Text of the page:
What it boils down to is tax liability depends on your other income, interest v repayment mortgage, flat ownership etc. It seems likely that your 'losses' each month will be somewhat greater than you had initially planned, and that is not accounting for voids, repairs etc. I hope your daughter appreciates it.

    But, if you are 20% tax payers, and the rental income doesn't push you into the next bracket, and it is a purely interest only mortgage, then you really are running a loss each month and probably don't have to pay any extra tax. Slightly risky investment though.
    Originally posted by MonkeyDr
    Thank you for you detailed response! Much appreciated!!

    The mortgage is a repayment mortgage as we wanted to own it at the end of the term. My wife is a 40% tax payer and I am 20% So from what you're saying, we are looking at around £140 a month?

    Not sure I have my sums correct there at all so advice would also be appreciated?

    I know you say this is a risky investment but with the mortgage being paid off by the tenant, surely we are still going to be better off even with this tax amount? Or am I missing something obvious?

    Thanks again
    • bob bank spanker
    • By bob bank spanker 19th Jun 17, 6:26 PM
    • 302 Posts
    • 465 Thanks
    bob bank spanker
    • #6
    • 19th Jun 17, 6:26 PM
    • #6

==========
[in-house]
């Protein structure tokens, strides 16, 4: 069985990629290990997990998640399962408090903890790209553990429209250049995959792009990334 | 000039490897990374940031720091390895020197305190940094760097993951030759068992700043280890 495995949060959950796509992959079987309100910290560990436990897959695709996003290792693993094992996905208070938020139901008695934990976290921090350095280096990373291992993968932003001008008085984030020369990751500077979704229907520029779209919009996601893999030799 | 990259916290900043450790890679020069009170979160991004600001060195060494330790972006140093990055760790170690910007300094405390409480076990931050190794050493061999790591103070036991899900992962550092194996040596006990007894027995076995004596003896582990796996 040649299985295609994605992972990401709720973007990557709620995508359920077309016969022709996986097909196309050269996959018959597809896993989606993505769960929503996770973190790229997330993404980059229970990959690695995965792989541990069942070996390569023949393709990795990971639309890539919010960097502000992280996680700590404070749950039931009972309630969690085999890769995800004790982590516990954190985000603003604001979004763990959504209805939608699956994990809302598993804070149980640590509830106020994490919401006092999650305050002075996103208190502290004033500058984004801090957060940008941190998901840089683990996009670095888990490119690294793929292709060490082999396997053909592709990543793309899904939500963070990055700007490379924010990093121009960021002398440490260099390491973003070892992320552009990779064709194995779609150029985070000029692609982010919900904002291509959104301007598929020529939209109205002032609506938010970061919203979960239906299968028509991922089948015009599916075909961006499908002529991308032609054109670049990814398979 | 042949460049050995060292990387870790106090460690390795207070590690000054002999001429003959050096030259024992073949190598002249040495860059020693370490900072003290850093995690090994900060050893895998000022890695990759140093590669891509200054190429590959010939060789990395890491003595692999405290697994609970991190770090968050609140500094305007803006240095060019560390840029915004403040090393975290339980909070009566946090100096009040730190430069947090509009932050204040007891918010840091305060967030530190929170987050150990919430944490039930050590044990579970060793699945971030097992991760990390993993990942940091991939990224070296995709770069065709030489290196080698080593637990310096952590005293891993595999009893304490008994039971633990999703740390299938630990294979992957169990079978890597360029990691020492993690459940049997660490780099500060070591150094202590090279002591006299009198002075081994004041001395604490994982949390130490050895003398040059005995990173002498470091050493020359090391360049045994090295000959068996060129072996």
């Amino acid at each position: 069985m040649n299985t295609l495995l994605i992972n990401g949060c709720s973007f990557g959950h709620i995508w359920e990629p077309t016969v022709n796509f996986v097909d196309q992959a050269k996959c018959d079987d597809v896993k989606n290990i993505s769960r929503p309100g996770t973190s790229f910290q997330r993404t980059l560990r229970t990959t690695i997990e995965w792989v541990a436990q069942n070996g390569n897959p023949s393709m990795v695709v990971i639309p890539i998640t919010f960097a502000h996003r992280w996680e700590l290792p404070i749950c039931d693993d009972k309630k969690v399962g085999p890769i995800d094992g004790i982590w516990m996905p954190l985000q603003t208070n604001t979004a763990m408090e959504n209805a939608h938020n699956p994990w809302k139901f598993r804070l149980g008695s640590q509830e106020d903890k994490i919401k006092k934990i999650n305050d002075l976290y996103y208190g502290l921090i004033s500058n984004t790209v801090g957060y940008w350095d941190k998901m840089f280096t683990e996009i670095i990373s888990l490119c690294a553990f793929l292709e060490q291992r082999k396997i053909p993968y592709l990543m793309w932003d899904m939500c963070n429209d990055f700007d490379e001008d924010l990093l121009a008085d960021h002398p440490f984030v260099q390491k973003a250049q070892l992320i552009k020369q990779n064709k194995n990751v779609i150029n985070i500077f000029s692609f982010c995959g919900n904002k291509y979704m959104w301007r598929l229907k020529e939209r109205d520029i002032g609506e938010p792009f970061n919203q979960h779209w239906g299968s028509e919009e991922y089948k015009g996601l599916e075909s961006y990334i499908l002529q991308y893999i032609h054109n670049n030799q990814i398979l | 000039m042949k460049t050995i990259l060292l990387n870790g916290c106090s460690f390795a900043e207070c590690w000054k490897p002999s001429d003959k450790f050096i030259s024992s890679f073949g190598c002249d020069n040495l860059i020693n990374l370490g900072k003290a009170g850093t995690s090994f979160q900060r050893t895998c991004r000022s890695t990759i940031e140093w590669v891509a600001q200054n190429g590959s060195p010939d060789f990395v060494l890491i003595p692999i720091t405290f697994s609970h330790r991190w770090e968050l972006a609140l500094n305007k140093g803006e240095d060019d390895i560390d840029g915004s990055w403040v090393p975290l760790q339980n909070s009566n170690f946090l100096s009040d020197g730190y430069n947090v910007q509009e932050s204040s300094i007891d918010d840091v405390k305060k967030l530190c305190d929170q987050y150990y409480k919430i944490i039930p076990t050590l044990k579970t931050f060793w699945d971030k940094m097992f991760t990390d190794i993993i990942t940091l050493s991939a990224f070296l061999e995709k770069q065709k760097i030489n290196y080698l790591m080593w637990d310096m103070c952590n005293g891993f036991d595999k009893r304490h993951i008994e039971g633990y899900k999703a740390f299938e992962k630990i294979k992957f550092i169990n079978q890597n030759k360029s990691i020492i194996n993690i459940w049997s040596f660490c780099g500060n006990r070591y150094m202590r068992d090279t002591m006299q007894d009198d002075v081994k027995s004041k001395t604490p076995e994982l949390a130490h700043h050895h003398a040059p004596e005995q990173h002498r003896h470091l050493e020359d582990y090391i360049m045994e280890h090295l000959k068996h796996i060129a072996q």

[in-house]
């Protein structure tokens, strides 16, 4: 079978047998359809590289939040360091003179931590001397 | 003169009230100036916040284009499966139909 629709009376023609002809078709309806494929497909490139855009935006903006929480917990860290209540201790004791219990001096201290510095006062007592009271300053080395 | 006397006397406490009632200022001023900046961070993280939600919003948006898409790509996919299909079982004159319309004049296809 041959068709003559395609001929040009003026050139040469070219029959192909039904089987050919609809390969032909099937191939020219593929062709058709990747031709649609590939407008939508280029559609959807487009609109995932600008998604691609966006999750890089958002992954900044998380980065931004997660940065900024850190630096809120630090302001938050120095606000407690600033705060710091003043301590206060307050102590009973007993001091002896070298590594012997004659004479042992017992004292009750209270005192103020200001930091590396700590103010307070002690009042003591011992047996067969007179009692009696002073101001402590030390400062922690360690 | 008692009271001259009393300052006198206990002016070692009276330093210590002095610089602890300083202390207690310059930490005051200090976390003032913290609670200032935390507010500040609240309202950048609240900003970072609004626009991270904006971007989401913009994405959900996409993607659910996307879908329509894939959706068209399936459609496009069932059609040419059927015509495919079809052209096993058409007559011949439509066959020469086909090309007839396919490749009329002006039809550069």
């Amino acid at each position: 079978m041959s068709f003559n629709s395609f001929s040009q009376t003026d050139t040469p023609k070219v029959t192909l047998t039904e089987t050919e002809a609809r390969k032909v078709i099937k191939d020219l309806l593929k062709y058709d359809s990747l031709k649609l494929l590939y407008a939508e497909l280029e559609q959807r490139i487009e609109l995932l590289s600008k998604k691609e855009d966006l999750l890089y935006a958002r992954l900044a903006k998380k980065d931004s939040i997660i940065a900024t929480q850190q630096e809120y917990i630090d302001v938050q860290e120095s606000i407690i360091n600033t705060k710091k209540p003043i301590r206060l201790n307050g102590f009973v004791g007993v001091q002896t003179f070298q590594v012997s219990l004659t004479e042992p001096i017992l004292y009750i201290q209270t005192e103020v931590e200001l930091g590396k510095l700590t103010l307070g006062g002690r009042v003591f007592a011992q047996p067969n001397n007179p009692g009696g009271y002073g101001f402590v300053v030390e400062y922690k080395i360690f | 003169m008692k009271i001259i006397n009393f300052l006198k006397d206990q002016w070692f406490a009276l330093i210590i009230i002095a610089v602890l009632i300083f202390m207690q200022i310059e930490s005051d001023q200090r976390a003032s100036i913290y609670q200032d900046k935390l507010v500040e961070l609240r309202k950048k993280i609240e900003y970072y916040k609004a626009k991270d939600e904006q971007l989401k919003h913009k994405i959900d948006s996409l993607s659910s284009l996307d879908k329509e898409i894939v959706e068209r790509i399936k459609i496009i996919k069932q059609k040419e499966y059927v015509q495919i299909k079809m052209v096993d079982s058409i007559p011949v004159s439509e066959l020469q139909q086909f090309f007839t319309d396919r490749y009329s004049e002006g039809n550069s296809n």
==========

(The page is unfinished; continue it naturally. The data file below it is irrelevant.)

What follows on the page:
• 19th Jun 17, 6:26 PM
    Thank you for you detailed response! Much appreciated!!

    The mortgage is a repayment mortgage as we wanted to own it at the end of the term. My wife is a 40% tax payer and I am 20% So from what you're saying, we are looking at around £140 a month?

    Not sure I have my sums correct there at all so advice would also be appreciated?

    I know you say this is a risky investment but with the mortgage being paid off by the tenant, surely we are still going to be better off even with this tax amount? Or am I missing something obvious?

    Thanks again
    Originally posted by Merchandiser2367
    Why surely? You are making a cash loss, that you are then paying tax on. What you have done is gambled that the value of your investment (house prices) will go up.

    Not too different to me putting 50k into Unilever stocks, I will receive dividends over the next ten years, but whether I actually make money is down to other people (ie the market).